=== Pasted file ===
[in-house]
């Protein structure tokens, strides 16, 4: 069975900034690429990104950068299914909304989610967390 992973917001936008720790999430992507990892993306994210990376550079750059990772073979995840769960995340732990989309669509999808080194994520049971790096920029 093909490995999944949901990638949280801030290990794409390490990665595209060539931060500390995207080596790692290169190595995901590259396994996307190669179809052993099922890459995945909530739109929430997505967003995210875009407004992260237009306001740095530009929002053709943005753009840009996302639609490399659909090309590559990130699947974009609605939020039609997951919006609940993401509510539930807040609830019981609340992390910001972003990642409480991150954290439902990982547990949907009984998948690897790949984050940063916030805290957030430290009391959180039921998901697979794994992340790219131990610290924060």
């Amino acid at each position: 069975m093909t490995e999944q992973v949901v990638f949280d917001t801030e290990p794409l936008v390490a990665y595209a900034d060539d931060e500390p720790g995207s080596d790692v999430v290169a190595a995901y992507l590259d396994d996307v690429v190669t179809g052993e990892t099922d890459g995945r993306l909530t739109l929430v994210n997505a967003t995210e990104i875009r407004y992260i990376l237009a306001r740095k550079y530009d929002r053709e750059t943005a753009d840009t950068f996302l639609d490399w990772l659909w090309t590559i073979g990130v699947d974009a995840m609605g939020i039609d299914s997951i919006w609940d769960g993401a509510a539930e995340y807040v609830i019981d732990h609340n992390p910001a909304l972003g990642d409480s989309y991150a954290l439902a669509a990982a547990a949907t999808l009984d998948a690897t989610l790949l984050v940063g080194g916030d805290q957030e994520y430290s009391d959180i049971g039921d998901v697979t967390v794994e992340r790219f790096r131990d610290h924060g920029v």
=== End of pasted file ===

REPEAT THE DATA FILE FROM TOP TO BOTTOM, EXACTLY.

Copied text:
[in-house]
């Protein structure tokens, strides 16, 4: 069975900034690429990104950068299914909304989610967390 992973917001936008720790999430992507990892993306994210990376550079750059990772073979995840769960995340732990989309669509999808080194994520049971790096920029 093909490995999944949901990638949280801030290990794409390490990665595209060539931060500390995207080596790692290169190595995901590259396994996307190669179809052993099922890459995945909530739109929430997505967003995210875009407004992260237009306001740095530009929002053709943005753009840009996302639609490399659909090309590559990130699947974009609605939020039609997951919006609940993401509510539930807040609830019981609340992390910001972003990642409480991150954290439902990982547990949907009984998948690897790949984050940063916030805290957030430290009391959180039921998901697979794994992340790219131990610290924060």
């Amino acid at each position: 069975m093909t490995e999944q992973v949901v990638f949280d917001t801030e290990p794409l936008v390490a990665y595209a900034d060539d931060e500390p720790g995207s080596d790692v999430v290169a190595a995901y992507l590259d396994d996307v690429v190669t179809g052993e990892t099922d890459g995945r993306l909530t739109l929430v994210n997505a967003t995210e990104i875009r407004y992260i990376l237009a306001r740095k550079y530009d929002r053709e750059t943005a753009d840009t950068f996302l639609d490399w990772l659909w090309t590559i073979g990130v699947d974009a995840m609605g939020i039609d299914s997951i919006w609940d769960g993401a509510a539930e995340y807040v609830i019981d732990h609340n992390p910001a909304l972003g990642d409480s989309y991150a954290l439902a669509a990982a547990a949907t999808l009984d998948a690897t989610l790949l984050v940063g080194g916030d805290q957030e994520y430290s009391d959180i049971g039921d998901v697979t967390v794994e992340r790219f790096r131990d610290h924060g920029v």